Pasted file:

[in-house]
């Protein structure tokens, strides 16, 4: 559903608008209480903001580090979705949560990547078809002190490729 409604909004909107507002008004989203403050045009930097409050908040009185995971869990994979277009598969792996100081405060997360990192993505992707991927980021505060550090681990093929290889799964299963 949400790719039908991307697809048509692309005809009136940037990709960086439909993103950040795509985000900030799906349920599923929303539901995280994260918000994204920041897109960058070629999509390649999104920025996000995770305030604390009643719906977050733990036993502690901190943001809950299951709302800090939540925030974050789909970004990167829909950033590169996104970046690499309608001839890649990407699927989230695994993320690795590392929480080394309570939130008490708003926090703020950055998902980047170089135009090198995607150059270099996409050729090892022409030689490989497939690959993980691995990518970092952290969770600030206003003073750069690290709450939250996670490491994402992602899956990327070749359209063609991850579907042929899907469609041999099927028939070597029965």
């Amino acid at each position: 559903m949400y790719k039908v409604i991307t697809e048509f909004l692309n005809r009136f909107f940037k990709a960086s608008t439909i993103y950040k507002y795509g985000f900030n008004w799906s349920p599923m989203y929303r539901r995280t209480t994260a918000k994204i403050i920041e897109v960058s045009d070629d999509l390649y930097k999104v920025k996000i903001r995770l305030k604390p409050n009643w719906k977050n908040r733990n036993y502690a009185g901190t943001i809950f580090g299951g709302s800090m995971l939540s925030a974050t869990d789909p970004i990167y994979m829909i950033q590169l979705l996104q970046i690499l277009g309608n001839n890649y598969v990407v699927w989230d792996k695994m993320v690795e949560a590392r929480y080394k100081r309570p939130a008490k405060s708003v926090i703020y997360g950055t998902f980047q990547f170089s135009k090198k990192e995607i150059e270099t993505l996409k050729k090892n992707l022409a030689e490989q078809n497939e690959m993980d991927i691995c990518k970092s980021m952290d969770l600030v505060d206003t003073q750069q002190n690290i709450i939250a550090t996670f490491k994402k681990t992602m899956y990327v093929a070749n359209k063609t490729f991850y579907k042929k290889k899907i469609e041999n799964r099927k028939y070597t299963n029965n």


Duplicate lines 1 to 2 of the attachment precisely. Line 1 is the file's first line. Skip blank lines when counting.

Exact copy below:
[in-house]
């Protein structure tokens, strides 16, 4: 559903608008209480903001580090979705949560990547078809002190490729 409604909004909107507002008004989203403050045009930097409050908040009185995971869990994979277009598969792996100081405060997360990192993505992707991927980021505060550090681990093929290889799964299963 949400790719039908991307697809048509692309005809009136940037990709960086439909993103950040795509985000900030799906349920599923929303539901995280994260918000994204920041897109960058070629999509390649999104920025996000995770305030604390009643719906977050733990036993502690901190943001809950299951709302800090939540925030974050789909970004990167829909950033590169996104970046690499309608001839890649990407699927989230695994993320690795590392929480080394309570939130008490708003926090703020950055998902980047170089135009090198995607150059270099996409050729090892022409030689490989497939690959993980691995990518970092952290969770600030206003003073750069690290709450939250996670490491994402992602899956990327070749359209063609991850579907042929899907469609041999099927028939070597029965």